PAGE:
Newcastle United failing to get fringe benefits

The emergency loan deadline passed with mixed results for Newcastle United yesterday. Chief sports writer Mark Douglas reports

Stu Forster/Getty Images Newcastle United's Haris Vuckic
Newcastle United's Haris Vuckic

New York, same old problems for Newcastle United’s fringe men.

The emergency loan deadline came and went yesterday without the denouement that Alan Pardew had hoped for. Haris Vuckic and James Tavernier were the two men to depart, both heading for Rotherham United, a team chasing the play-offs in League One.

Steve Evans’ team are a decent bet for the top six of the third tier but make no bones about it, Pardew had wanted higher for Vuckic. He had also wanted to see Gael Bigirimana and Adam Campbell find clubs of the sort of stature that would advance their development. For Bigirimana – once the toast of St James’ Park – a few more months kicking his heels in the under-21 team look likely.

At any Premier League club, what happens in the blood and thunder of top-flight battle will always be the priority and on that front, United are posting healthy returns. Three wins in three – aided and abetted by a Gallic contingent who have scored 17 of their last 18 goals – have nudged the team back into contention for European qualification.

But away from the first team there continue to be concerns about a fringe group that seems to be hitting a collective glass ceiling. Tavernier, Vuckic, Campbell and Bigirimana have all had chances – Pardew formulated a plan for Europe around them last season – but none have made the transition into first-team regular.

Paul Dummett, of course, is the exception. His loan move to St Mirren was a fantastic success and a summer of progress was consolidated by a series of fine performances in the Premier League.

Paul Dummett
Paul Dummett
 

But others who have moved away have found it harder. Shane Ferguson has been in and out of the Birmingham side of late while Mehdi Abeid, currently at Panathinaikos, was on the bench for their last game. There comes a time when Newcastle will have to call time on their careers.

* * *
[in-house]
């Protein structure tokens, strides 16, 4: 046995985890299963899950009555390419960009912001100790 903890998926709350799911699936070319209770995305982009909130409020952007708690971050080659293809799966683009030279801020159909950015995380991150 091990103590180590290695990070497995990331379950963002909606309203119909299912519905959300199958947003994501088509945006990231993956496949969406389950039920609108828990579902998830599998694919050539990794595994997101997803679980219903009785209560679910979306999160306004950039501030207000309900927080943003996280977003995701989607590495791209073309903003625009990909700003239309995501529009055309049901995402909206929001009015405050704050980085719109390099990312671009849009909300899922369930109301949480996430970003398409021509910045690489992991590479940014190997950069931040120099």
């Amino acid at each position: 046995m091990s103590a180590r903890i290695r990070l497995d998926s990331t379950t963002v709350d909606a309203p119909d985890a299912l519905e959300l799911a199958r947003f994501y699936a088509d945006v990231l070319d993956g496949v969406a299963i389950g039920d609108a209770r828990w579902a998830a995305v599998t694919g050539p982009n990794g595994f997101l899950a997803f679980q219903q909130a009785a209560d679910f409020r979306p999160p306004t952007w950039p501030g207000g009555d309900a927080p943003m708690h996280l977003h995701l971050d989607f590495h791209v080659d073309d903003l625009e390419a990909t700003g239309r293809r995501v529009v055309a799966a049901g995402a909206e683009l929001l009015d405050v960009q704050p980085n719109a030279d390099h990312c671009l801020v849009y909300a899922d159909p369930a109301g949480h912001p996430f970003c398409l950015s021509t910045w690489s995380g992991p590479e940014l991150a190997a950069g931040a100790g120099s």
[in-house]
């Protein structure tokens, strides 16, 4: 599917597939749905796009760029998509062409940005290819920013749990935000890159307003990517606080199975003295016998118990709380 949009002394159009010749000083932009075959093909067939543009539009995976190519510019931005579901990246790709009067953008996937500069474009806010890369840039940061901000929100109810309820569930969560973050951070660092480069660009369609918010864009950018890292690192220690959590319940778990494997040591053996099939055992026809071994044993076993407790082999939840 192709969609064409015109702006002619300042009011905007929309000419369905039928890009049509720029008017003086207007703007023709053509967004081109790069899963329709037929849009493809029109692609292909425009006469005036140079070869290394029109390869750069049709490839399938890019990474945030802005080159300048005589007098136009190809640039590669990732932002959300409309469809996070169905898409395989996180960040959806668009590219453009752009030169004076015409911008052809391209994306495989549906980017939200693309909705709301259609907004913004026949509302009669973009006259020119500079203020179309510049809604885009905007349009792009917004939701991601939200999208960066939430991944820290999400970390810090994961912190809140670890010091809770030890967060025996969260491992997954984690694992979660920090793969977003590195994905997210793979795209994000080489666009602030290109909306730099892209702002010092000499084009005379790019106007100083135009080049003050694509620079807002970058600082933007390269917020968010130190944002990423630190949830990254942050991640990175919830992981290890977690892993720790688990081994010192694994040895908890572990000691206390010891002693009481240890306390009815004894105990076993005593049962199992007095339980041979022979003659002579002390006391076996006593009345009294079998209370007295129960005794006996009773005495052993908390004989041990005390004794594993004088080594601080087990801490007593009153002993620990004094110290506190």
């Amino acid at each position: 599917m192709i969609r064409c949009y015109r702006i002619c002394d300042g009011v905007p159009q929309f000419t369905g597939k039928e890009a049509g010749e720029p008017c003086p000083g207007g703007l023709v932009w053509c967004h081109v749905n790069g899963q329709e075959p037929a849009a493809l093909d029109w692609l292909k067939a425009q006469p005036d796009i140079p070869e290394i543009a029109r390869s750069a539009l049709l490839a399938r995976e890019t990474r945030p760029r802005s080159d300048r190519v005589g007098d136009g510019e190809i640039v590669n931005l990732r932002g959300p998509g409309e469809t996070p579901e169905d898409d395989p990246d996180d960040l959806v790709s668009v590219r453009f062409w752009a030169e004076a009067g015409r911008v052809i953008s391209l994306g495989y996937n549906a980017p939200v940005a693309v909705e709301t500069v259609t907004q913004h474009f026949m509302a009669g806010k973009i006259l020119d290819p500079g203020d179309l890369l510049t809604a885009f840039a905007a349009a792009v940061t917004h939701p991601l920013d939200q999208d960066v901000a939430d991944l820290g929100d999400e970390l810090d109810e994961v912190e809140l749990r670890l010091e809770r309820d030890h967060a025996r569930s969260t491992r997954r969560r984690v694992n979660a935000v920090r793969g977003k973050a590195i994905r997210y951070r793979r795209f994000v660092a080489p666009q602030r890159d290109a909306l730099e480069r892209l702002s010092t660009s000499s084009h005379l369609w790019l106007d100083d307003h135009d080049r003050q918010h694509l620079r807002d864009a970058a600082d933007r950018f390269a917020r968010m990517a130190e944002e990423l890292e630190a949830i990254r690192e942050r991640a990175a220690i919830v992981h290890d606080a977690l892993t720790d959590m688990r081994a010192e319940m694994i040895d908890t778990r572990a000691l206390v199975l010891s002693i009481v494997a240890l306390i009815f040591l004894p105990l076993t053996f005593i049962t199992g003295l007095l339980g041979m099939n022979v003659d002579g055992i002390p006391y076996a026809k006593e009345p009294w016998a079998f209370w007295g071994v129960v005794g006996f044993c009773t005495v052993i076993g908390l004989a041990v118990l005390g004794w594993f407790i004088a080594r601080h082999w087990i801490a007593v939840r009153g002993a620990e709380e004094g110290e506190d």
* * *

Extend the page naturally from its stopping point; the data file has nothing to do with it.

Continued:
It is worrying that Newcastle were unable to find a club for Bigirimana, a player that they have made a substantial investment in. Just as concerning is the fact that striker Campbell, backed for big things at the back end of last season, has stayed at St James’ Park.

He was offered around – even to League Two clubs in the last month – but the vibes about his short spell at Carlisle were not positive. Again, he will be restricted to under-21 football for the next few months.

Two years ago, Mike Ashley had talked of making the Academy a priority but a plan to invest in the best up-and-coming talent from around Europe has lost momentum. Similarly, we await an official announcement from the club about the Academy gaining Category One status, in spite of assurances from the club that Wonga’s investment will give them the gold standard already awarded to Middlesbrough and Sunderland.

To be fair to Pardew, he tried to clear a pathway to the first team last season and the performances of some fell short of what was expected. Some were allowed to leave, others stayed in anticipation of first team gains. So far, their impact has been minimal.

United should be producing better and the fact that the likes of Bigirimana are stagnating is a worry. That no Championship club came calling for such a player is of equal concern.

Pardew acknowledges the need of his fringe men to be playing. “People say ‘The Premier League must be great when you are winning’. Actually it is exactly the same because it brings about a new set of problems,” he said. “I’ve got players who are not playing now so if we get to the window and we are playing well still with a settled team, they want to play. It is just different problems. I would rather have these problems though and hopefully we continue to have those by getting strong results.

“We are coming into a very important game on Saturday. Norwich was important and this one is the same level.”

Pardew is shying away from questions about where Newcastle can hope to finish this season, but has started to entertain talk of a high finish again. Although he asserted that a top-five finish would be “over-achieving”, he does feel United – on current form – are capable of breaking into the upper echelons of the top flight.

“I would suggest we are one of the few clubs who could break into the top group,” he said. “When I look at Southampton now, and the money they have spent and the form that they are in, they have obviously got a chance. West Brom have got a chance and so have we.

“You would put Everton just above those teams I have mentioned. We are in that kind of group and hopefully we stay in that group.”

Journalists

David Whetstone
Culture Editor
Graeme Whitfield
Business Editor
Mark Douglas
Newcastle United Editor
Stuart Rayner
Sports Writer